International Issues

Oral

395139 - Water - The Next Frontier for International Conflicts

Monday, June 4
10:30 AM - 12:00 PM
Location: Lake Superior B

As we debate the challenges posed by Nuclear Proliferation or Climate Change, water and sanitation problems faced by the developing countries are quite likely to overwhelm other priorities if the situation isn’t addressed adequately by the world community soon. Lack of safe drinking water is also affecting the health and well-being of people and reducing their life spans. The author will focus on the water resources in Africa – protection or lack thereof watersheds. With encroachments on the fragile watersheds through unplanned development, the future of dwindling water supply resources is quite precarious and poses grave danger not only to health but also threatens stability of political systems.
The environmental movement of the 1960s in the United States contributed heavily to the protection of water supply sources through the enactment of Clean Water Act and the Safe Drinking Water Act. In New England states, we have made great strides in protecting our watersheds to ensure purity of our drinking water supplies. In Massachusetts, a robust program for watershed protection was undertaken in the 1990s by investing in land acquisition as a means providing buffers against polluting activities. This has not only resulted in protection of public health but has also provided many other benefits in economic and environmental terms. Generally, such protections don’t exist in the developing world, and the consequences are devastating.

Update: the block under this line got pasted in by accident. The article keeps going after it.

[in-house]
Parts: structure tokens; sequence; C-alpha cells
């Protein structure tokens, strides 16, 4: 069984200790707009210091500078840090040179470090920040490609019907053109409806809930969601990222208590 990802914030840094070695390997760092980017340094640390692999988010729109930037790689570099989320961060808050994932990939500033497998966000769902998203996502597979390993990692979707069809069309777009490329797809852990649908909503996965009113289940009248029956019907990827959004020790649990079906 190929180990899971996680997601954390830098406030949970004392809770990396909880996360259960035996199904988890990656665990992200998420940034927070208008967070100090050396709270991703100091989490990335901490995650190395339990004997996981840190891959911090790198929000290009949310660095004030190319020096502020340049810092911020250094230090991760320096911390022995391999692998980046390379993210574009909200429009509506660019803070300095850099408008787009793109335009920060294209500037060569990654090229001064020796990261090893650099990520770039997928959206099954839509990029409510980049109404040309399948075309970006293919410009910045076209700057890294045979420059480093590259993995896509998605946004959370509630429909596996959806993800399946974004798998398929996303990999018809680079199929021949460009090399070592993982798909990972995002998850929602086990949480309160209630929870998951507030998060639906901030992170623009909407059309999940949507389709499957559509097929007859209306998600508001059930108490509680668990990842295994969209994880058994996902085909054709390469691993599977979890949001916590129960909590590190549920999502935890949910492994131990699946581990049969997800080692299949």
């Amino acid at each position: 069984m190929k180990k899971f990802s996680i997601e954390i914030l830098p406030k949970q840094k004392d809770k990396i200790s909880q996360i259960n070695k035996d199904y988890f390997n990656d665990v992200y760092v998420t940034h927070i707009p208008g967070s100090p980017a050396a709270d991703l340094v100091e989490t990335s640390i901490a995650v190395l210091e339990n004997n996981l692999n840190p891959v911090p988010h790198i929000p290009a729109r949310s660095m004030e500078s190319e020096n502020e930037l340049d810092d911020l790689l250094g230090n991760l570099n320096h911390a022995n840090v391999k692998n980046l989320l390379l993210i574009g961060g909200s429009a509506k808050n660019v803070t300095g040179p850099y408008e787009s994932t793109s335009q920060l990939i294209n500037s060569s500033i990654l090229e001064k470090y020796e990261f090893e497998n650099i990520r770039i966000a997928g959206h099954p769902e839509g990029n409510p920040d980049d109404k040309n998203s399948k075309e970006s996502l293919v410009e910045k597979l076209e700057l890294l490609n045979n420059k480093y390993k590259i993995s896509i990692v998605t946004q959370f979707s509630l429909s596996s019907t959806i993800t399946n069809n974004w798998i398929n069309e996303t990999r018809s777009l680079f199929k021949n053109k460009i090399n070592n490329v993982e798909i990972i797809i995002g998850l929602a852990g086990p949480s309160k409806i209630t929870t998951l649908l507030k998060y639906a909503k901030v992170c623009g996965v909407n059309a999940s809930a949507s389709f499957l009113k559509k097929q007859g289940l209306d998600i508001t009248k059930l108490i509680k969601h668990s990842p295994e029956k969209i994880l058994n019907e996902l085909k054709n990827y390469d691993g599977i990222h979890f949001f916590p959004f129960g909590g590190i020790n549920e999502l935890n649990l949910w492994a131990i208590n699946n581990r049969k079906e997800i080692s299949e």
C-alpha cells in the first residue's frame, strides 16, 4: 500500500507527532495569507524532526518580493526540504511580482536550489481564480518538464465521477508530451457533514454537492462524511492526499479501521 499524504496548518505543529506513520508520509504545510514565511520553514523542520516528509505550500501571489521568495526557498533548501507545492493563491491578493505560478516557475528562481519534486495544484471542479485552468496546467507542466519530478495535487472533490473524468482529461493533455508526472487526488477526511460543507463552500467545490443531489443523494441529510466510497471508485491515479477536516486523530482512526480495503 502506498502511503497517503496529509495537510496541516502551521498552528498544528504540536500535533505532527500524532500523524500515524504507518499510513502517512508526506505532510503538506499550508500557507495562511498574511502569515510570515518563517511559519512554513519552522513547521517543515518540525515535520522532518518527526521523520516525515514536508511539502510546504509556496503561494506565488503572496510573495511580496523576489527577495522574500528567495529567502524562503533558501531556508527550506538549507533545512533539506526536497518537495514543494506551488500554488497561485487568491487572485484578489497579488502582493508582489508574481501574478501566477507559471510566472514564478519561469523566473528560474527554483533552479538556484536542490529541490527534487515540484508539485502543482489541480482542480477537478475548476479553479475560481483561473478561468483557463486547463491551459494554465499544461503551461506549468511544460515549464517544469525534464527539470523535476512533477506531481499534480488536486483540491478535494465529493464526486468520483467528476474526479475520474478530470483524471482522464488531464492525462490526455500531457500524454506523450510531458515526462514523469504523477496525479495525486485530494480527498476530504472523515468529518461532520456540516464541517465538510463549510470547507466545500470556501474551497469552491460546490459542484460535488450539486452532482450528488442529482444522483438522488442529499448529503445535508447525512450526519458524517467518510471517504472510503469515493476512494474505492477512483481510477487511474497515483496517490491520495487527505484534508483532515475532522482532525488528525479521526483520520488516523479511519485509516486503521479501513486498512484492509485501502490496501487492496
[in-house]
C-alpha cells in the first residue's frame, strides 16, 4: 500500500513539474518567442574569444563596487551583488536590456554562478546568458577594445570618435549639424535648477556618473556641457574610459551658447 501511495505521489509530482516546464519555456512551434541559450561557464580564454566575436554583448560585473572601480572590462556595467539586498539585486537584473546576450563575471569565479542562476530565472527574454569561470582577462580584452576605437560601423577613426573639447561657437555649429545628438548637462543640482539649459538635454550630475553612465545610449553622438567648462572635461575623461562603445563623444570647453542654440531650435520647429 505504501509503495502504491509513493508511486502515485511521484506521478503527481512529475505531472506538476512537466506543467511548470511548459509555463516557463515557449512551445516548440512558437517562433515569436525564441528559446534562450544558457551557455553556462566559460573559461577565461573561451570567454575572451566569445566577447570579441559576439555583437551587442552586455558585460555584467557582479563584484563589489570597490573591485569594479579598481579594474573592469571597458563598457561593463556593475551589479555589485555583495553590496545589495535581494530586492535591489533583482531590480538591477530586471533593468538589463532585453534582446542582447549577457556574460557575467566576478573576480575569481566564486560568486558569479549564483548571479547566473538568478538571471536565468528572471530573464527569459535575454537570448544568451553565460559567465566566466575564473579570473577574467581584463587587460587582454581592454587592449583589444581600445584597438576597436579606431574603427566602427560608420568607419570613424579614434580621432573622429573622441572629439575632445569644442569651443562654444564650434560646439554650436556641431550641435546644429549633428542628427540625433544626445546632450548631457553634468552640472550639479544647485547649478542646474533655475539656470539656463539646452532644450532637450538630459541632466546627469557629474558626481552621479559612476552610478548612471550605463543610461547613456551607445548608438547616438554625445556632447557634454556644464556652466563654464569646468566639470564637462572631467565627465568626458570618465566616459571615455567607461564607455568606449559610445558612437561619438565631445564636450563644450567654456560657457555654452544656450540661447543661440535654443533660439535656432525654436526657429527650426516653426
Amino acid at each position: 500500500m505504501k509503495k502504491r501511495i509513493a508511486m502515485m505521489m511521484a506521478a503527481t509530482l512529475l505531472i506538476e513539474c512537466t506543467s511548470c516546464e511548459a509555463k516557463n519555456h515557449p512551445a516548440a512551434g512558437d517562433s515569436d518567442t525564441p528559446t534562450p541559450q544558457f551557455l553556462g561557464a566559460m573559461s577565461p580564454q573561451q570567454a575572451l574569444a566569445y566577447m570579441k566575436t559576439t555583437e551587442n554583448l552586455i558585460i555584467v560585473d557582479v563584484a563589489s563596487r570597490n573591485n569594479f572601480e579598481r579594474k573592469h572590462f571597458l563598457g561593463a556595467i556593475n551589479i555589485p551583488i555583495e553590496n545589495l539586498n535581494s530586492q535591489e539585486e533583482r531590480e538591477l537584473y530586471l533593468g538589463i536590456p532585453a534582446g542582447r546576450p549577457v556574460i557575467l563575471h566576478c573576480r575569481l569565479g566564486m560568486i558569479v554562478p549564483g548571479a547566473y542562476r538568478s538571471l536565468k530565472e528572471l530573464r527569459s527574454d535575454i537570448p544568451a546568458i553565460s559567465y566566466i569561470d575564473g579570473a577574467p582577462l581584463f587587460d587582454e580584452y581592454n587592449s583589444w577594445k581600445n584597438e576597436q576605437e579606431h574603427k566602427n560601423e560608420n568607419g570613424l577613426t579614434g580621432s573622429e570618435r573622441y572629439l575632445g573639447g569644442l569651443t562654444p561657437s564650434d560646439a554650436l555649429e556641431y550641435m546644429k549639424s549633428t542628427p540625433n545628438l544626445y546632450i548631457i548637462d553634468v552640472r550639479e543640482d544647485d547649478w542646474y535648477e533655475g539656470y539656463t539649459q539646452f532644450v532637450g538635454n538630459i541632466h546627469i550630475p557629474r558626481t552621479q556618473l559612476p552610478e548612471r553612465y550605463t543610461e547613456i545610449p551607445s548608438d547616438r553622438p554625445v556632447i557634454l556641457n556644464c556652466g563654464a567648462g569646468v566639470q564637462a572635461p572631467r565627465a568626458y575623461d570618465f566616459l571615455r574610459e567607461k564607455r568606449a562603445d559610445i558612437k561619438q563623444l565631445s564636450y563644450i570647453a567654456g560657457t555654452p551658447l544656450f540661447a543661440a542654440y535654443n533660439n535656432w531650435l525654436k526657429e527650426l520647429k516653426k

This paper will examine the deteriorating water situation in Sub-Saharan Africa and its consequences for its people’s health and economy. Poverty, hunger and disease have a strong link to the non-availability of good water supply and proper waste disposal.

M Ilyas Bhatti, P.E., D.WRE, Life Member ASCE

Douglas C. Elder Endowed Professor
Wentworth Institute of Technology, Boston, MA

Ilyas Bhatti, P.E., Life Member ASCE, DWRE (Founding Member)
Associate Professor of Construction Management in the Douglas C. Elder Endowed Professorship at Wentworth Institute of Technology in Boston, MA.

Bhatti has taught as a full time professor for 12 years. Prior to that, he managed his consulting firm The Bhatti Group, Inc. in Boston. Traveled to Africa and Eastern Europe on water related projects. Bhatti served as Commissioner and CEO of the Metropolitan District Commission under two governors - Dukakis and Weld in Massachusetts from 1989 - 1995. He was appointed as Associate Project Director of the Central Artery (Big Dig) project in Boston by Governor William F. Weld in 1995.

Bhatti has received many civic and professional awards, and is often a speaker on infrastructure issues.

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